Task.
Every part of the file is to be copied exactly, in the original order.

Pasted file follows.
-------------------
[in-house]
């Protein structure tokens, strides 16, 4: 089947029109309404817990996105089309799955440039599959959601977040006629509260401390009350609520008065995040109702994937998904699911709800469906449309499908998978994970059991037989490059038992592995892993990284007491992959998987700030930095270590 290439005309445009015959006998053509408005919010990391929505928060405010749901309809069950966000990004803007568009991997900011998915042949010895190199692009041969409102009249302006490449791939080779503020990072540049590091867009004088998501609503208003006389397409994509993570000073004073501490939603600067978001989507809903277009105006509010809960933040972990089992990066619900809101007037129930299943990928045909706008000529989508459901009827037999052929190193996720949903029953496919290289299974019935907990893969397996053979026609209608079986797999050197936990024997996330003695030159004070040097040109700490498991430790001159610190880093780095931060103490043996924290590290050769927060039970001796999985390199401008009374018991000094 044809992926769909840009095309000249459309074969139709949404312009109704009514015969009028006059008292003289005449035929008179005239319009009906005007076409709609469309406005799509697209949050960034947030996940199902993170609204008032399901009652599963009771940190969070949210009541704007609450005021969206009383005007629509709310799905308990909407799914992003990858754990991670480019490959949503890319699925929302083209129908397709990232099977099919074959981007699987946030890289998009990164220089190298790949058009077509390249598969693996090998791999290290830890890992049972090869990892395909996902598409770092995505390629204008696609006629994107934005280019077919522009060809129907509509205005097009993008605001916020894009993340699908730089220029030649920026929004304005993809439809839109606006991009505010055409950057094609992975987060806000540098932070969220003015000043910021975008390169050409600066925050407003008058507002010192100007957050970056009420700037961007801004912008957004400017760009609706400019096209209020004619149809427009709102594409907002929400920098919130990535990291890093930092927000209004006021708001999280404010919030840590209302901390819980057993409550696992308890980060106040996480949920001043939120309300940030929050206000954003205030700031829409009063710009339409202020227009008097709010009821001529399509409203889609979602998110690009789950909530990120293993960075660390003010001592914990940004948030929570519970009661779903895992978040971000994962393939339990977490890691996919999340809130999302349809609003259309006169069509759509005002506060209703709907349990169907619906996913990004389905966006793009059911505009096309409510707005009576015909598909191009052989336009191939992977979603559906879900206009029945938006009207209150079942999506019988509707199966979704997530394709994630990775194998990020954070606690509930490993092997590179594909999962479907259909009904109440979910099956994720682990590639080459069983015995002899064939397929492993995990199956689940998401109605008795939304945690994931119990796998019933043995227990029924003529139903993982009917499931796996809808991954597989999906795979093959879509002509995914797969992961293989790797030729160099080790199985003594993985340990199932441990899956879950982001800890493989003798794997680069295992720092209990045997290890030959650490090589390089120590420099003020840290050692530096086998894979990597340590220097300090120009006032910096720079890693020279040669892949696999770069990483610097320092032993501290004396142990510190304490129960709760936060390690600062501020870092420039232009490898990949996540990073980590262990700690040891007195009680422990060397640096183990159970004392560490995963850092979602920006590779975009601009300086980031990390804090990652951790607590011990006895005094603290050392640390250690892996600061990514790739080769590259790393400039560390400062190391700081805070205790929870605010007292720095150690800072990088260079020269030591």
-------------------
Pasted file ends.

[in-house]
């Protein structure tokens, strides 16, 4: 089947029109309404817990996105089309799955440039599959959601977040006629509260401390009350609520008065995040109702994937998904699911709800469906449309499908998978994970059991037989490059038992592995892993990284007491992959998987700030930095270590 290439005309445009015959006998053509408005919010990391929505928060405010749901309809069950966000990004803007568009991997900011998915042949010895190199692009041969409102009249302006490449791939080779503020990072540049590091867009004088998501609503208003006389397409994509993570000073004073501490939603600067978001989507809903277009105006509010809960933040972990089992990066619900809101007037129930299943990928045909706008000529989508459901009827037999052929190193996720949903029953496919290289299974019935907990893969397996053979026609209608079986797999050197936990024997996330003695030159004070040097040109700490498991430790001159610190880093780095931060103490043996924290590290050769927060039970001796999985390199401008009374018991000094 044809992926769909840009095309000249459309074969139709949404312009109704009514015969009028006059008292003289005449035929008179005239319009009906005007076409709609469309406005799509697209949050960034947030996940199902993170609204008032399901009652599963009771940190969070949210009541704007609450005021969206009383005007629509709310799905308990909407799914992003990858754990991670480019490959949503890319699925929302083209129908397709990232099977099919074959981007699987946030890289998009990164220089190298790949058009077509390249598969693996090998791999290290830890890992049972090869990892395909996902598409770092995505390629204008696609006629994107934005280019077919522009060809129907509509205005097009993008605001916020894009993340699908730089220029030649920026929004304005993809439809839109606006991009505010055409950057094609992975987060806000540098932070969220003015000043910021975008390169050409600066925050407003008058507002010192100007957050970056009420700037961007801004912008957004400017760009609706400019096209209020004619149809427009709102594409907002929400920098919130990535990291890093930092927000209004006021708001999280404010919030840590209302901390819980057993409550696992308890980060106040996480949920001043939120309300940030929050206000954003205030700031829409009063710009339409202020227009008097709010009821001529399509409203889609979602998110690009789950909530990120293993960075660390003010001592914990940004948030929570519970009661779903895992978040971000994962393939339990977490890691996919999340809130999302349809609003259309006169069509759509005002506060209703709907349990169907619906996913990004389905966006793009059911505009096309409510707005009576015909598909191009052989336009191939992977979603559906879900206009029945938006009207209150079942999506019988509707199966979704997530394709994630990775194998990020954070606690509930490993092997590179594909999962479907259909009904109440979910099956994720682990590639080459069983015995002899064939397929492993995990199956689940998401109605008795939304945690994931119990796998019933043995227990029924003529139903993982009917499931796996809808991954597989999906795979093959879509002509995914797969992961293989790797030729160099080790199985003594993985340990199932441990899956879950982001800890493989003798794997680069295992720092209990045997290890030959650490090589390089120590420099003020840290050692530096086998894979990597340590220097300090120009006032910096720079890693020279040669892949696999770069990483610097320092032993501290004396142990510190304490129960709760936060390690600062501020870092420039232009490898990949996540990073980590262990700690040891007195009680422990060397640096183990159970004392560490995963850092979602920006590779975009601009300086980031990390804090990652951790607590011990006895005094603290050392640390250690892996600061990514790739080769590259790393400039560390400062190391700081805070205790929870605010007292720095150690800072990088260079020269030591």